❀New Memoir Release Alert❀: 'Reflections from Both Sides of the Glass Ceiling' by Stephanie Battaglino
Title: REFLECTIONS FROM BOTH SIDES OF THE GLASS CEILING: FINDING MY TRUE SELF IN CORPORATE AMERICA Author: Stephanie Battaglino Publisher: L’Oste Vineyard Press Pages: 286 Genre: Memoir
For Stephanie Battaglino, her lifelong journey of self-discovery closely paralleled her daily grind of trudging up the corporate ladder. Amidst the successes and failures of working as a male in the corporate world, Stephanie finally realized that the only path to career fulfillment was to embrace her true self once and for all. That it resulted in her becoming the first officer in the history of New York Life to come out on the job as transgender is not surprising. What was surprising was her abrupt introduction to that generations-old nemesis of working women everywhere, the Glass Ceiling. What she quickly realized was that her embrace of her authentic self came with a price: the loss of male privilege.
Reflections from Both Sides of the Glass Ceiling: Finding My Authentic Self in Corporate America is part memoir, part cautionary tale of what it is like to experience a career on both sides of the gender divide. Stephanie’s unique and very personal experience provides a powerful trailblazing story of inspiration, self-discovery, and triumph – for ALL women.
KEARNY, NEW JERSEY LIES EIGHT MILES DUE WEST OF New York City. I had a clear view of the city’s skyline, across the Meadowlands,from my high school. I like to say that I grew up in the shadow of the city, and in many respects, I did—both literally and figuratively. It was a place where I found out that feeling different from everybody else meant hiding in the shadows at a very young age. For me, hiding wasn’t an option. I was a natural extrovert. On the playground, in school, and at family gatherings, I was always the center of attention—and I enjoyed the spotlight. So, instead of retreating to the shadows, I hid in plain sight.
God, I wanted to get out of that town as fast as I could. By the time I attended high school, I knew, beyond a shadow of a doubt, that my future—whatever it was going to look like—was most definitely not going to take place in Kearny. I feared that if I didn’t go away to college, I would be resigned to a life of pumping gas and on the weekends hanging in some dive bar. But that only sounded good in conversation with friends. I was going for the laugh—and I usually got it. The real reason that I was running away was that I was running from myself. Wearing a mask every day was exhausting.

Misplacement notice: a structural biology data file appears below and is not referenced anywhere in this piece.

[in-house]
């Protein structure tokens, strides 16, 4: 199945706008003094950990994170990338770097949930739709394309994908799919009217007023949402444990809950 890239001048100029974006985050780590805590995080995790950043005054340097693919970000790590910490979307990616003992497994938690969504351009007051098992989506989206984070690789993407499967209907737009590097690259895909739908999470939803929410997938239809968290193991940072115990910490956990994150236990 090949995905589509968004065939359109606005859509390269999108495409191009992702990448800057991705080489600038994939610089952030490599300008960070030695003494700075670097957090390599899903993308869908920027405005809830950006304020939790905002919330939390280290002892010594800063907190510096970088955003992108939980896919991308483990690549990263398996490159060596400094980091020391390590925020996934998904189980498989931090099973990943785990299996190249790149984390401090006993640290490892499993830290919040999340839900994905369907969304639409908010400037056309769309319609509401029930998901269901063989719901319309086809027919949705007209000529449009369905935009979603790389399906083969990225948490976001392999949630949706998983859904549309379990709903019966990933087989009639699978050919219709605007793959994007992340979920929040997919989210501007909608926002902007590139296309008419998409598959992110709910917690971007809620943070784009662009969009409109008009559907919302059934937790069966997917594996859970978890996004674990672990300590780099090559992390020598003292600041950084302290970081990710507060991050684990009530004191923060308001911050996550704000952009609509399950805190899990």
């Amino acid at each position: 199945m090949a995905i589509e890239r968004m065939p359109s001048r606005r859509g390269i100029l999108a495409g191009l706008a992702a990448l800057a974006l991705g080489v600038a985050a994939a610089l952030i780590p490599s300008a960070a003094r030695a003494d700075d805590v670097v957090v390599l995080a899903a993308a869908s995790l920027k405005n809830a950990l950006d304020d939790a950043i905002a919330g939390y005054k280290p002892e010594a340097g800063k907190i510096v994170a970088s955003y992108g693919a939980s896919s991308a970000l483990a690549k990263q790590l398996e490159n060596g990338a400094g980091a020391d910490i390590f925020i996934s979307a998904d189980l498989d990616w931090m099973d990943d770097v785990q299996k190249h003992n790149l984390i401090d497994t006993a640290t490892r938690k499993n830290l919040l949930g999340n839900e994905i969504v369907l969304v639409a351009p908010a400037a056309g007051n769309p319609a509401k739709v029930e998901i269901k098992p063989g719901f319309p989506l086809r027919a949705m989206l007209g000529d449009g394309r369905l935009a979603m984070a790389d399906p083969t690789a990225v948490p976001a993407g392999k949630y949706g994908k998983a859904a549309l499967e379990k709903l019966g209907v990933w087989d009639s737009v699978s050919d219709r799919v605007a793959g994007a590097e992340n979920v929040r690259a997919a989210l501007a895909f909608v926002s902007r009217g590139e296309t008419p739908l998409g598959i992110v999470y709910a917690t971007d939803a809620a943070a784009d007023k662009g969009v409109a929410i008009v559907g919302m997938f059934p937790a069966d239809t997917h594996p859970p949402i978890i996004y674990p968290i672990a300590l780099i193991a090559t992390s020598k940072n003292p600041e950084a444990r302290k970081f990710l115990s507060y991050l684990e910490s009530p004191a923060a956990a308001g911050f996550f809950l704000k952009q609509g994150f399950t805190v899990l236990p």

Leaving home meant that maybe I could finally leave behind the dirty little secret I held onto for so long. In my most private and intimate moments, when no one was around, and I could retreat from being the center of attention, I felt like a girl inside, not a boy. I realize now that it was the first of many attempts to eradicate this “sickness” inside me. It was a pseudo-sickness that I would battle in a series of epic failures both in the workplace and my personal life for the next twenty-seven years.
My socialization process as an overachieving male in the workplace and society was well on its way. My acquired machismo gave me a sense of competitiveness that fueled my successes and failures as a manager, executive, and a male in corporate life. My desire to compete and win has been a part of my personality my entire life, even after I transitioned. It is a trait that ultimately chaffed my male colleagues who were convinced that women should not act that way.